Sometimes you read stories and they magnify every stereotype you have about the South…
The Alabama Educational Television Commission (AETC) oversees Alabama Public Television (APT). Recently, AETC Commissioner Rodney Herring told APT executives that they should air The American Heritage Series, a 10-episode program featuring Christian pseudo-historian David Barton.
Two of the APT executives, Allan Pizzato and Pauline Howland, questioned that decision:
The programs “talked about how our government forefathers were very religious men,” Howland said, “how the country was founded on religious principles, and how we need to go back to that.” The content “was very much advocating that position,” she said.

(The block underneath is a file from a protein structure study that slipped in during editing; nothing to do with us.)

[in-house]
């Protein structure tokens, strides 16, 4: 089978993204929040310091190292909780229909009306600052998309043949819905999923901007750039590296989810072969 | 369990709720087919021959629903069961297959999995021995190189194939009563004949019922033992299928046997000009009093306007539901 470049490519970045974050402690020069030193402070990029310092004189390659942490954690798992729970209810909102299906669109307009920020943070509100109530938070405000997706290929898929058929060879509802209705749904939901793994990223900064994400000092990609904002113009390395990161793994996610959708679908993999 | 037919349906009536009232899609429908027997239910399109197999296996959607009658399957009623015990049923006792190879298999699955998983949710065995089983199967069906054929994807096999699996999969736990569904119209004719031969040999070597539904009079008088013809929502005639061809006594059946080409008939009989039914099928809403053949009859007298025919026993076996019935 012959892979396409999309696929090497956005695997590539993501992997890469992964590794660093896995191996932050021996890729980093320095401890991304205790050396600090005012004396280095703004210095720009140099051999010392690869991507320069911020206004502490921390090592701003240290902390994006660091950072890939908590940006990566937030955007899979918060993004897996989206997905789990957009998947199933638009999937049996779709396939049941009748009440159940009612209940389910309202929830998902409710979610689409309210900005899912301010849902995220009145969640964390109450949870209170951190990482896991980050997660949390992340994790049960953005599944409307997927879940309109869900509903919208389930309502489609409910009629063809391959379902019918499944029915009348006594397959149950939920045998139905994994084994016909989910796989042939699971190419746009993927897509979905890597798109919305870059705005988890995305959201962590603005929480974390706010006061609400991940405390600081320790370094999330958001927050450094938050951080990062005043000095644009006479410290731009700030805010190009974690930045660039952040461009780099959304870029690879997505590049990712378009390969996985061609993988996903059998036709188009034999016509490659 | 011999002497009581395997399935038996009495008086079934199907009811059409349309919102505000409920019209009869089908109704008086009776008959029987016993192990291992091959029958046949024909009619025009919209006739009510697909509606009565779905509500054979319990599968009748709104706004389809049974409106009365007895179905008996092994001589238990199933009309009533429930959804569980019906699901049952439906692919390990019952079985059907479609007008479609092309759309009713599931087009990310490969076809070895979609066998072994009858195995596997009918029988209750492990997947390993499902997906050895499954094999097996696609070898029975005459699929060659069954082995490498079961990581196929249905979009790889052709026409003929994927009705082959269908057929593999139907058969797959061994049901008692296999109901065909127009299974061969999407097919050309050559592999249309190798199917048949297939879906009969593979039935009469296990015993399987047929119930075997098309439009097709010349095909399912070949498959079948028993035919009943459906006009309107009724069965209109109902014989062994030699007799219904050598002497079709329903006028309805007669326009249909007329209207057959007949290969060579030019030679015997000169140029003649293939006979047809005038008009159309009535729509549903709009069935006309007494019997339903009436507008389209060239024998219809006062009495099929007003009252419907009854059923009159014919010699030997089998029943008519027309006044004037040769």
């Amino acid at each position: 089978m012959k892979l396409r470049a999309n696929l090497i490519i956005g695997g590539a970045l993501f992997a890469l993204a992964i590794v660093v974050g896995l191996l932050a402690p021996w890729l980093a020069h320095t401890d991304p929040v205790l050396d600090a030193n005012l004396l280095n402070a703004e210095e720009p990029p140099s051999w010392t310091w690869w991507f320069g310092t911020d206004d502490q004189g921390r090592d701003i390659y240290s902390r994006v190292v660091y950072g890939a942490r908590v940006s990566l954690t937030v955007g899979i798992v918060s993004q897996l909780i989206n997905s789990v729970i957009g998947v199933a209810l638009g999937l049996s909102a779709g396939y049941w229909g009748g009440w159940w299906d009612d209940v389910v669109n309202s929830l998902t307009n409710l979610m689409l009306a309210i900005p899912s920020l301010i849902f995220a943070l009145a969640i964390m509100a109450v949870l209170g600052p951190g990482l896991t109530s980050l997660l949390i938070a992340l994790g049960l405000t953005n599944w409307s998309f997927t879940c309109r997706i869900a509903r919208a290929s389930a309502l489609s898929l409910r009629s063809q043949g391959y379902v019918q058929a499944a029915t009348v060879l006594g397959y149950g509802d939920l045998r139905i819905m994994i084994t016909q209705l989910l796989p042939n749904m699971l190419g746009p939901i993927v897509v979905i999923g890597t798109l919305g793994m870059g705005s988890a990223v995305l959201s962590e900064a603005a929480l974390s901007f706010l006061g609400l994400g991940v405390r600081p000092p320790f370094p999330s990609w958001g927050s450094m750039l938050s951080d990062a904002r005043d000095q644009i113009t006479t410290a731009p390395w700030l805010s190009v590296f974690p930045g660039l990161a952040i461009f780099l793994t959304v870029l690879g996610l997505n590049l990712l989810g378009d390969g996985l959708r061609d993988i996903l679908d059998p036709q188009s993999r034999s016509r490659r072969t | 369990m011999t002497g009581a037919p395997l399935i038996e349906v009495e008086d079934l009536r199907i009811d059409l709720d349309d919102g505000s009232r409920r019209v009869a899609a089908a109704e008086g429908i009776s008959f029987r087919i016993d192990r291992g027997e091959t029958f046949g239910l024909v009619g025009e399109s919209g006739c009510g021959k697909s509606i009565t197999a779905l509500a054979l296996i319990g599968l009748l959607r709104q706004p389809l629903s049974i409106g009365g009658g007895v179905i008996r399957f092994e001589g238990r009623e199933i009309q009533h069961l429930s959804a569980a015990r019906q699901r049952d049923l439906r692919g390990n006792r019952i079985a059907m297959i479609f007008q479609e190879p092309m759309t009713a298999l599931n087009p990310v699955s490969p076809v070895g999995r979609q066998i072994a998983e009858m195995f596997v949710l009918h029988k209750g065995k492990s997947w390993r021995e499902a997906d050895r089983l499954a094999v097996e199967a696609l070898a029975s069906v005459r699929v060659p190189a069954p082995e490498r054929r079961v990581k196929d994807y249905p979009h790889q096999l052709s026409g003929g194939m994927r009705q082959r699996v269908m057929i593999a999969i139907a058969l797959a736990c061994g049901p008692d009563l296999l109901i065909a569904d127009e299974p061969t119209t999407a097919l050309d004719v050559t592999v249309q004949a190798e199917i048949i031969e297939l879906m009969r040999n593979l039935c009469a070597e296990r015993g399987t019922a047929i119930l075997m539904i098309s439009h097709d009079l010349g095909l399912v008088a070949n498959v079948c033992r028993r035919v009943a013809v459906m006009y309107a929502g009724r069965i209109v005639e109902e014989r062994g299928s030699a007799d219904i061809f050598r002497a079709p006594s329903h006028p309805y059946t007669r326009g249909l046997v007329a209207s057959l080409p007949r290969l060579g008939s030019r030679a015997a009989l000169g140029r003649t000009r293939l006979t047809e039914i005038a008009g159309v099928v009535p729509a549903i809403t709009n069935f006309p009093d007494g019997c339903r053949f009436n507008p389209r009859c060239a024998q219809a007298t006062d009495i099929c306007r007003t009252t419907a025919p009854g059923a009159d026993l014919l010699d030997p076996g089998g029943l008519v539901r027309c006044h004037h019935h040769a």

Pizzato and his staff had “grave concerns” that the videos were inappropriate for public broadcasting due to their religious nature, Howland said.
It’s not only a matter of miseducation. Religious programming is not allowed on public television and there was a risk of losing their license:
“It’s our job to protect the license,” Howland said, “and provide the best advice we can to the commission, whose members are usually not broadcasters.”
Sounds like Pizzato and Howland were offering good advice, considering that Barton’s organization, WallBuilders, minces no words in talking about its religious mission:
WallBuilders’ goal is to exert a direct and positive influence in government, education, and the family by (1) educating the nation concerning the Godly foundation of our country; (2) providing information to federal, state, and local officials as they develop public policies which reflect Biblical values; and (3) encouraging Christians to be involved in the civic arena.
It didn’t matter. Pizzato and Howland were fired on Tuesday.
Alabama: Where even public television can’t escape misinformation campaigns by religious extremists.
(Thanks to Brian for the link)